I Lost All of My Cameras on the Flight to Japan—So I Shot These on My Phone

by Rebekah B Lowri about a year ago in camera

The best camera you own is the one you're always carrying.

I Lost All of My Cameras on the Flight to Japan—So I Shot These on My Phone

Last winter, I lost all my cameras on a messed up flight to Tokyo. Consequently, I had to shoot the entire trip on my phone, and it turned out much better than I'd expected.

All the photos you'll see in this article were all taken on my Honor 10, and edited in the Adobe Lightroom App.

Omiya Station, Saitama, Tokyo

Following an experience that can only be described as 'The Flightmare Before Christmas', I landed. two days later than anticipated, in Tokyo, Japan.

In the mix up of missed connections, cancellations, flight changes, and sleeplessness, my baggage got shipped to from London to Moscow, to Mongolia, then to Seoul, and was two days behind me. We didn't have time to wait in Tokyo for the luggage, our train was leaving and we were headed to the remote mountainous region of the Japanese Alps.

Omiya, Saitama, Tokyo

After a sleepy shopping trip to Uniqlo, dinner with my boyfriend's wonderful family in Saitama, and a night's rest after 72 hours on five hours sleep, we hopped on the Shinkansen.

We caught two bullet trains, both impeccably on time, a rickety train that snaked through the mountains and a local bus to the Hot Spring town of Hirayu. Here, we spent Christmas day, and from there, travelled to the ancient city of Kyoto, to Osaka, then back to bustling Tokyo for the New Year.

Cross Country Via Train

Gear Up

There's so much talk about the best gear to use when it comes to travel photography. Every YouTuber and travel influencer has made a video talking about what lenses and camera body and microphones they carry to make the best photos.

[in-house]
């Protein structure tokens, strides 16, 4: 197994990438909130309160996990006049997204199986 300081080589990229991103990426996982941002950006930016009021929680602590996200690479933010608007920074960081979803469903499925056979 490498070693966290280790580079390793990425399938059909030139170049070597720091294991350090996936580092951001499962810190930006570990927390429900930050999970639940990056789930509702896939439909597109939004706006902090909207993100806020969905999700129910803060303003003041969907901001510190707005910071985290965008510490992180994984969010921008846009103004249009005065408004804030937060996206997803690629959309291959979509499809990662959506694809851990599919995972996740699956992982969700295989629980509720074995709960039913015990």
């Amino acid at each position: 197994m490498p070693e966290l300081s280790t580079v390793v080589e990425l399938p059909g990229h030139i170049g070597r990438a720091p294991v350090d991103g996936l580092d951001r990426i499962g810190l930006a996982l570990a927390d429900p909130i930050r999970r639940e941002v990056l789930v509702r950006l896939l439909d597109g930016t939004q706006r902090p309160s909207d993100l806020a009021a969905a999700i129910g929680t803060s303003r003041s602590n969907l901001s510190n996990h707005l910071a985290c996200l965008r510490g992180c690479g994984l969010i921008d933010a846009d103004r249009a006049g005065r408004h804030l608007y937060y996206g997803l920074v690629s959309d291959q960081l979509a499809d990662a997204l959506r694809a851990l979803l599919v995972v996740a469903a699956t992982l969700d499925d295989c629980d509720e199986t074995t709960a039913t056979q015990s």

I wanted to write this piece to show that it's not necessary to have a DSLR, which costs a few thousand to take high quality and memorable photos.

I was very particular when choosing a phone contract. I needed a phone with a dual sim slot (great for travelling), because I intermittently live abroad from my home country of the UK. I was also on the lookout for a phone that has a good quality camera, and stumbled across the Honor 10.

On the Honor 10 there is a PRO mode built in to the camera which allows me to make basic adjustments to the ISO, shutter speed and white balance, but also works incredibly well on automatic.

If you're shooting on your phone, just make sure to check your camera settings and make sure that you're shooting at the highest resolution you can. I'm shooting at 24MP and have the ability to shoot 4K with video (that's HARDCORE, my DSLR can't even do that).

The Edit

As the photos are saved onto your phone's local storage, you can also edit them on your phone without the hassle of uploading, exporting, and formatting. This is perfect for the long train journeys when your wifi is too weak to sync your laptop and your phone networks.

The Adobe Lightroom mobile App functions almost identically to the desktop version, you won't really miss anything major if you need to be editing on the go.

If you don't have an Adobe license and don't want to pay for the privilege, there are plenty of free editing Apps that I've used successfully in the past, VSCO and Snapseed have been personal favourites.

Here We Go!

I won't talk over the photos anymore. Here's a collection of my favourite shots from our Xmas/ New Year '18 to '19 trip to Japan.

Hirayu Onsen

Hirayu Onsen

Xmas morning balcony tea

Ryokan - seventh floor room view, Hirayu Onsen

Sheet ice, Hirayu

Police station, Hirayu Onsen

Ryokan Entrance, Hirayu


Kyomizu-dera, Kyoto

Mochi, Kyomizu-dera


Kyoto Streets





Train Station Sweets - Osaka


Tokyo Dusk

Omiya Jinja - New Year

Omiya-jinja, New Year's Eve

Omiya-jinja New Year Market Stalls



Asakusa in the New Year Crowds

Bouldering in the Mitake Valley

The last supper, Ippudo Ramen, Narita Airport

I eventually got my bags back, cameras intact. But I had fallen into the rhythm of shooting on my phone, loved how lightweight it was and the ease of instant editing fueled my creativity.

Despite the mishap, which was catastrophic at the time, leaving me in -10 Celsius with only one t shirt, a pair of leggings and a coat, I learned two valuable lessons as a photographer—the best camera you own is the one you're always carrying (AKA your phone), and to always pack your camera gear in your carry on.

Be smart.


Rebekah B Lowri
Rebekah B Lowri
Read next: 4 Ways To Find Inspiration As A Beginner Photographer
Rebekah B Lowri

Grown in the British Isles, exploring beyond.

Photographer // Journalist // Linguist // Environmentalist

Editor + Founder @ NETHER Climbing and Media

Follow my Instagram for more photos

Find my photography portfolio here

See all posts by Rebekah B Lowri